Source novelist John Fowles once said of the casting of Meryl Streep in the lead female roles: "I thoroughly approved. I had often thought of Sarah as American in her independence and freedom from convention".
Actress Meryl Streep once said of this film: "I promised John Fowles that I would not try to explain Sarah. It's not my baby, it's his, and I am merely an interpretive actress. If the picture triggers a controversy over what Sarah is really like, is she the prototype of a new woman, a liar, a psychopath, a whore, that's good. She's all that and more".
Source novelist John Fowles had not been happy with the filmed versions of his two earlier novels "The Collector" (1963) and "The Magus" (1965) [See: The Collector (1965) and The Magus (1968)]. Both of these earlier works had previously been filmed prior to the publishing of Fowles' third novel "The French Lieutenant's Woman" (1969). So Fowles insisted on selecting the director of The French Lieutenant's Woman (1981) and his first choice, Karel Reisz, became the movie's director.
The romance between Sarah Woodruff (Meryl Streep) and Charles Henry Smithson (Jeremy Irons) in this film and it source John Fowles 1969 novel of the same name has often been compared with that between Heathcliff and Catherine Earnshaw in Emily Brontë's novel "Wuthering Heights" (1847) and its filmed versions.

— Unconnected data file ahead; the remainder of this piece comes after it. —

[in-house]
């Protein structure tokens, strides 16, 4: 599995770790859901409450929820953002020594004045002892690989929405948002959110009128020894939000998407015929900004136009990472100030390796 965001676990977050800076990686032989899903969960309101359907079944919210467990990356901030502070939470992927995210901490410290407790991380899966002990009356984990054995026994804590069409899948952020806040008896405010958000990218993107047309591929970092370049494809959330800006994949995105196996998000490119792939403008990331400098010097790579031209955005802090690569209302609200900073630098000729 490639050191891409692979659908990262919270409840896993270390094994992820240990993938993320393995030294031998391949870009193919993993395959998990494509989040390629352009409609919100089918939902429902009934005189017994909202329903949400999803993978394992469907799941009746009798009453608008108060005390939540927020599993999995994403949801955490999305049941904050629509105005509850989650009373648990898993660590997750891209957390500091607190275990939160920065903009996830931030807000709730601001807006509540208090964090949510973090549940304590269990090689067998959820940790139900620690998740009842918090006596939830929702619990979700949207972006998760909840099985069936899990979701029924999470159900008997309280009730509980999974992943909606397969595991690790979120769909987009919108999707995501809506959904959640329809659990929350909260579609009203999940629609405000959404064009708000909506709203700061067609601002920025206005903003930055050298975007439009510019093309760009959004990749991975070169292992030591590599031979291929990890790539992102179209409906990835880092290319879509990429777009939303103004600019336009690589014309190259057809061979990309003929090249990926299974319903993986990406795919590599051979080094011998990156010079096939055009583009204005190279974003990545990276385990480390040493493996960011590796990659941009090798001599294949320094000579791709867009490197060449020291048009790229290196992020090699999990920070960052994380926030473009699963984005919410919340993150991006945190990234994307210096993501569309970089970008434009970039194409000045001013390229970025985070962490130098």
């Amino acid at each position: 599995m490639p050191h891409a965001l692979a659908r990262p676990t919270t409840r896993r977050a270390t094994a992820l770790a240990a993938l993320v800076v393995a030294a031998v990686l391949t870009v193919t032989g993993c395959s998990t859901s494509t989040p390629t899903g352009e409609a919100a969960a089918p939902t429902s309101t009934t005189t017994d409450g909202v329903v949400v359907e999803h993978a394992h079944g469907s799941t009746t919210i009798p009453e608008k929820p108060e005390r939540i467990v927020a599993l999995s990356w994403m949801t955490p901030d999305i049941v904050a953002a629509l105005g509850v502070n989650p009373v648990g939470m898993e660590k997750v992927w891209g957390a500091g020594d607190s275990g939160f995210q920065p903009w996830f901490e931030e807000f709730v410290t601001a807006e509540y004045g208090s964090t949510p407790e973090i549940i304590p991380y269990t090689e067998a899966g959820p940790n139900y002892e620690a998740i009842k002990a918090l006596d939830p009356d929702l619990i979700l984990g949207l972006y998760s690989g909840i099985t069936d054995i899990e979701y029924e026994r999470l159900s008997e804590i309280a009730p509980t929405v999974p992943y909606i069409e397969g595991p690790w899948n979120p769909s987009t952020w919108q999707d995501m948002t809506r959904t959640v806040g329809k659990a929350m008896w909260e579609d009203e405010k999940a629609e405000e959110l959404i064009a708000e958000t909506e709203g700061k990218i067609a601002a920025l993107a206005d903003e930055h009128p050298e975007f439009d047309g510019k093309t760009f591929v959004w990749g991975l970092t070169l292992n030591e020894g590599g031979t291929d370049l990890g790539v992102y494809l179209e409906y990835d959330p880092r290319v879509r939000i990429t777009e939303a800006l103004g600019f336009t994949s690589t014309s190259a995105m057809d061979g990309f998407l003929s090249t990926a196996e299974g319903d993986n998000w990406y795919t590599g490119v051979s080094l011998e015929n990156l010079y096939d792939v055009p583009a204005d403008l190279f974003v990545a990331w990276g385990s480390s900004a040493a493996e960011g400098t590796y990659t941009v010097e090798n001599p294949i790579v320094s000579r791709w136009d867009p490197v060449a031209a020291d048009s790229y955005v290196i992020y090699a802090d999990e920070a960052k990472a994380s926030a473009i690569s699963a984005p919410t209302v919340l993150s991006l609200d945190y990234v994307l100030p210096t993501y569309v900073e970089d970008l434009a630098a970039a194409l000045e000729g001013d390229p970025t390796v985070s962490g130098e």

In "Harold Pinter's The French Lieutenant's Woman (1981): A Masterpiece of Adaptation" from the book "The Films of Harold Pinter" (2001), author Steven H. Gale states that "Acton's Report" which is mentioned in the film by Meryl Streep, when she says in the journal "The Lancet" that there were estimated in 1857 to be 80,000 working prostitutes in the County of London and that one house in sixty functioned as a brothel, references the work "Prostitution, Considered in Its Moral, Social, and Sanitary Aspects" (1857) by William Acton.
'Rating the Movies' says of this film: "The [source 'John Fowles'] novel uses asides to make its comments on society; the film uses a story-within-a-story structure, about a filmmaking company whose players duplicate their onscreen involvements when they're off the screen".
The name of the book that Dr. Grogan (Leo McKern) was reading was "The Origin of the Species" (1859) by Charles Darwin. The work is also known as "On the Origin of Species" or by its long title "On the Origin of Species by Means of Natural Selection, or the Preservation of Favoured Races in the Struggle for Life".
The trivia item below may give away important plot points.
The source original novel "The French Lieutenant's Woman" (1969) does not feature the subplot of the actors playing the parts in a modern day film. The novel did, however, feature three alternate ending endings, from which readers could choose their favorite. SPOILER: Creating two parallel story lines allowed the filmmakers to include two of those endings, one happy and one tragic.